Spore load and immune response of honey bees naturally infected by Nosema ceranae
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Nosema ceranae causes widespread infection in adult workers of European honey bees, Apis mellifera, and has often been linked to honey bee colony losses worldwide. Previous investigations of honey bee immune response to N. ceranae infection were largely based on laboratory experiment, however, little is known about the immune response of honey bees that are naturally infected by N. ceranae. Here, we compared the infection levels of N. ceranae in three different categories of adult bees (emergent bees, nurses, and foragers) and detected the host immune response to the N. ceranae infection under natural conditions. Our studies showed that the Nosema spore load and infection prevalence varied among the different types of adult workers, and both of them increased as honey bees aged: No infection was detected in emergent bees, nurses had a medium spore load and prevalence, while foragers were with the highest Nosema infection level and prevalence. Quantification of the mRNA levels of antimicrobial peptides (abaecin, apidaecin, defensin-1, defensin-2, and hymenoptaecin) and microbial recognition proteins (PGRP-S1, PGRP-S2, PGRP-S3, PGRP-LC, GNBP1-1, and GNBP1-2) confirmed the involvement of the Toll and/or Imd immune pathways in the host response to N. ceranae infection, and revealed an activation of host immune response by N. ceranae infection under natural conditions. Additionally, the levels of immune response were positively correlated with the Nosema spore loads in the infected bees. The information gained from this study will be relevant to the predictive modeling of honey bee disease dynamics for Nosema disease prevention and management.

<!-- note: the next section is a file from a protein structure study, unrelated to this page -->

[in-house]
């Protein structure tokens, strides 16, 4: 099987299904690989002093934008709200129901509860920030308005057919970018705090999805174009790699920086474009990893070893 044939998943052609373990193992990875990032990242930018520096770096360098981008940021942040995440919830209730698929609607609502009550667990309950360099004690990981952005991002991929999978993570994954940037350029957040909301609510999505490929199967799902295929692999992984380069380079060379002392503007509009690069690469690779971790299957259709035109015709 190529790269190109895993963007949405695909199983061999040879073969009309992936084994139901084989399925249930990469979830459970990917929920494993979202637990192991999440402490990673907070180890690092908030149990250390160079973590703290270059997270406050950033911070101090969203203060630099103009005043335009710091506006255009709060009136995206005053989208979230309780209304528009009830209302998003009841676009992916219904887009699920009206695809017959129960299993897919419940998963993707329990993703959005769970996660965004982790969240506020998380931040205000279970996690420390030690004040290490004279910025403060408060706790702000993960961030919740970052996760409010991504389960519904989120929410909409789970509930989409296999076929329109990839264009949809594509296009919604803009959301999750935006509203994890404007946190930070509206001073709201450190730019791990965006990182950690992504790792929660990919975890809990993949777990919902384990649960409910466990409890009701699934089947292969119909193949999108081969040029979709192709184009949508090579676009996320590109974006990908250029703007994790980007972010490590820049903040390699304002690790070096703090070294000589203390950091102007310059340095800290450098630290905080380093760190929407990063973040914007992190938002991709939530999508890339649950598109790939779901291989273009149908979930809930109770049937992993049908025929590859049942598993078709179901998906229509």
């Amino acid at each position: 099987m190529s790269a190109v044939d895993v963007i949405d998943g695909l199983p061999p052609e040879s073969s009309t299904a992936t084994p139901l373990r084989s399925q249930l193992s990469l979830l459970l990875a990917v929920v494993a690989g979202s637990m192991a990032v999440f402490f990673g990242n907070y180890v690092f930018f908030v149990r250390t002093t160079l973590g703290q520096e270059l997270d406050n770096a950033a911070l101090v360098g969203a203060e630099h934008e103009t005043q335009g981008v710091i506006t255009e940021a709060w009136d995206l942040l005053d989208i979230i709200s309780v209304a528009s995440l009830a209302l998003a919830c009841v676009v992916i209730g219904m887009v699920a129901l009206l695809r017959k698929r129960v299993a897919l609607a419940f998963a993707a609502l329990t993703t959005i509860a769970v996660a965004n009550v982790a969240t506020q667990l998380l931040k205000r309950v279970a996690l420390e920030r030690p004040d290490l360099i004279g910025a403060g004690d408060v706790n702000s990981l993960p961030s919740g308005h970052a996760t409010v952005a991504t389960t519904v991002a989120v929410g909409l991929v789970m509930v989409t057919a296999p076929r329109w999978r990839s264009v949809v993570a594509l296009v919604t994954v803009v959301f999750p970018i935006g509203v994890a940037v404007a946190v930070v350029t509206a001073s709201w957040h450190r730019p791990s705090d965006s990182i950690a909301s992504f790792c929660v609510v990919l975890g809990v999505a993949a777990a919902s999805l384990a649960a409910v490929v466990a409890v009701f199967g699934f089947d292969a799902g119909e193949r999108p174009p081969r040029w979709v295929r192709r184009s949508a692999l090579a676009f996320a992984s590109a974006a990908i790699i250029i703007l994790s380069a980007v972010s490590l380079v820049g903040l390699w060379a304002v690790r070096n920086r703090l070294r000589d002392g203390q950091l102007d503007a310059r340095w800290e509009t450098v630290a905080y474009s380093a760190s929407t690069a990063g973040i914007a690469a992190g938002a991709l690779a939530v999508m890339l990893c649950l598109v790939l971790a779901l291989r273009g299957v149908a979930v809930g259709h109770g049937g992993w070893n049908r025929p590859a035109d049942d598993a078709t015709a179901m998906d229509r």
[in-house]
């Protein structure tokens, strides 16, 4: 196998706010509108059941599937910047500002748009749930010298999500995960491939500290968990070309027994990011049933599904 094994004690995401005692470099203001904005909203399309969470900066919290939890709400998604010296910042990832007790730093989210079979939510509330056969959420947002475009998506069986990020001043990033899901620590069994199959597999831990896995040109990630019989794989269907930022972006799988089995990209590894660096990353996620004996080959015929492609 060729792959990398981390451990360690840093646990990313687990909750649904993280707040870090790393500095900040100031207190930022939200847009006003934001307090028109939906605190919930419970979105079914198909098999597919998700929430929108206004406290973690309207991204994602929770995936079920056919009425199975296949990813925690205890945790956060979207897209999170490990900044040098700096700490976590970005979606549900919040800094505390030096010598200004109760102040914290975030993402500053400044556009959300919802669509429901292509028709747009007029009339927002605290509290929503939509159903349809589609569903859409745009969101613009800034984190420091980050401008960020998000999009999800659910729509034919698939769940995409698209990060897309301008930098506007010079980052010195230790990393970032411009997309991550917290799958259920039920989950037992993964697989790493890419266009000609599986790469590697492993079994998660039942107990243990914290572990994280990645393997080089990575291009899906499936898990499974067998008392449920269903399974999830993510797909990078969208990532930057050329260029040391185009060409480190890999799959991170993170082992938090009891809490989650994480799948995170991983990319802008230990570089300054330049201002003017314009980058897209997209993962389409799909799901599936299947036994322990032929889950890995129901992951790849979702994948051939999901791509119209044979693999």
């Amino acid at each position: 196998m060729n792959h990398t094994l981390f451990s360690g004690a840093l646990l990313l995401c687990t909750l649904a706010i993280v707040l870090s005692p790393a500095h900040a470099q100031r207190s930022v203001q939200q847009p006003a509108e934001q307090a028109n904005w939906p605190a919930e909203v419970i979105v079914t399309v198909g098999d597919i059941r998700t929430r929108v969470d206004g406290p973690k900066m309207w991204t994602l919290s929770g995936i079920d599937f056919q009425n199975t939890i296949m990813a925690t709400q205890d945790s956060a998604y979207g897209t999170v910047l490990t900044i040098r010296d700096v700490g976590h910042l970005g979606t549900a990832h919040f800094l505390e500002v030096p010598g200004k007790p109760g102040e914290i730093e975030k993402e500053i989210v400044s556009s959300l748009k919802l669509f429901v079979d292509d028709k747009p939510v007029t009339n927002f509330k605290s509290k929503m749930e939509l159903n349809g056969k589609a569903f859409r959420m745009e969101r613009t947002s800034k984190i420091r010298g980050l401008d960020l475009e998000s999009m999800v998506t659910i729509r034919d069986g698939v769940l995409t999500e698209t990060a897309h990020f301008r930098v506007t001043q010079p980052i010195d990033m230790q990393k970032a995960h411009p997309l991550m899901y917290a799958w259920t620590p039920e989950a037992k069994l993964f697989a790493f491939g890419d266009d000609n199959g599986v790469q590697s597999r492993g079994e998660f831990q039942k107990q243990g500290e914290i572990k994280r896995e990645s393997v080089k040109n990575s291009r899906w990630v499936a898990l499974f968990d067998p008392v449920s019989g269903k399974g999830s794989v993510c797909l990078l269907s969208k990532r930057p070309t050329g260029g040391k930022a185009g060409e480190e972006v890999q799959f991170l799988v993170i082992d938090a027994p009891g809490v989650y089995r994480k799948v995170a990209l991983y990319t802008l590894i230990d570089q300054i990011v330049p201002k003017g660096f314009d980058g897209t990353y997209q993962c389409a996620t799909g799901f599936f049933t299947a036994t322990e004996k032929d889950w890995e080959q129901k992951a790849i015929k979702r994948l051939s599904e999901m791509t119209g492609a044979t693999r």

KeywordsNosema ceranae Apis mellifera Immune response Antimicrobial peptides Microbial recognition proteins
We thank Bart Smith, Sam Abban, and Andy Ulsamer for their laboratory and field assistance. We also thank anonymous reviewers for their helpful comments. The work is supported by United States Department of Agriculture—National Institute of Food and Agriculture (USDA-NIFA) grant 2014-67013-21784 and the Chinese fund for Modern Agro-industry Technology Research System (No CARS-45-KXJ3).
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